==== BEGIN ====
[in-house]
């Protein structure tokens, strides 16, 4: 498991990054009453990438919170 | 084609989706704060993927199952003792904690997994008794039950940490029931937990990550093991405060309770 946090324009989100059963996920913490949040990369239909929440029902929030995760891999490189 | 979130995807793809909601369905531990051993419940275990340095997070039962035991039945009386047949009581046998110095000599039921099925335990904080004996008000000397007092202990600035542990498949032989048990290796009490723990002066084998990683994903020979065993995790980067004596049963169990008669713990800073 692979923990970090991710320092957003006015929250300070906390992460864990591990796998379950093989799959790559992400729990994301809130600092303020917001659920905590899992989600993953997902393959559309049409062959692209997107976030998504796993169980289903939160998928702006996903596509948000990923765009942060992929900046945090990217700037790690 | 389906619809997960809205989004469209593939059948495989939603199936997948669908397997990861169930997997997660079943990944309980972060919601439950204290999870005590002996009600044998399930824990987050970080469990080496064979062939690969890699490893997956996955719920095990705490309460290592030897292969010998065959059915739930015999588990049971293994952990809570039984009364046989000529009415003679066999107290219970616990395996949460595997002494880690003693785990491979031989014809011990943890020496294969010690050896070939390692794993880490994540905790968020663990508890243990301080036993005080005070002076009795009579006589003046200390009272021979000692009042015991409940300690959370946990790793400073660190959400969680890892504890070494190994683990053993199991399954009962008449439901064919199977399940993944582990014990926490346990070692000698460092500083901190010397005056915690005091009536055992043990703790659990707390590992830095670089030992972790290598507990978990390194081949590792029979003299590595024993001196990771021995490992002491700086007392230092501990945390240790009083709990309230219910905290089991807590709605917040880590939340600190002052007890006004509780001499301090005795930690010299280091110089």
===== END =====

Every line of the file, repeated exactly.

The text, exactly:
[in-house]
């Protein structure tokens, strides 16, 4: 498991990054009453990438919170 | 084609989706704060993927199952003792904690997994008794039950940490029931937990990550093991405060309770 946090324009989100059963996920913490949040990369239909929440029902929030995760891999490189 | 979130995807793809909601369905531990051993419940275990340095997070039962035991039945009386047949009581046998110095000599039921099925335990904080004996008000000397007092202990600035542990498949032989048990290796009490723990002066084998990683994903020979065993995790980067004596049963169990008669713990800073 692979923990970090991710320092957003006015929250300070906390992460864990591990796998379950093989799959790559992400729990994301809130600092303020917001659920905590899992989600993953997902393959559309049409062959692209997107976030998504796993169980289903939160998928702006996903596509948000990923765009942060992929900046945090990217700037790690 | 389906619809997960809205989004469209593939059948495989939603199936997948669908397997990861169930997997997660079943990944309980972060919601439950204290999870005590002996009600044998399930824990987050970080469990080496064979062939690969890699490893997956996955719920095990705490309460290592030897292969010998065959059915739930015999588990049971293994952990809570039984009364046989000529009415003679066999107290219970616990395996949460595997002494880690003693785990491979031989014809011990943890020496294969010690050896070939390692794993880490994540905790968020663990508890243990301080036993005080005070002076009795009579006589003046200390009272021979000692009042015991409940300690959370946990790793400073660190959400969680890892504890070494190994683990053993199991399954009962008449439901064919199977399940993944582990014990926490346990070692000698460092500083901190010397005056915690005091009536055992043990703790659990707390590992830095670089030992972790290598507990978990390194081949590792029979003299590595024993001196990771021995490992002491700086007392230092501990945390240790009083709990309230219910905290089991807590709605917040880590939340600190002052007890006004509780001499301090005795930690010299280091110089």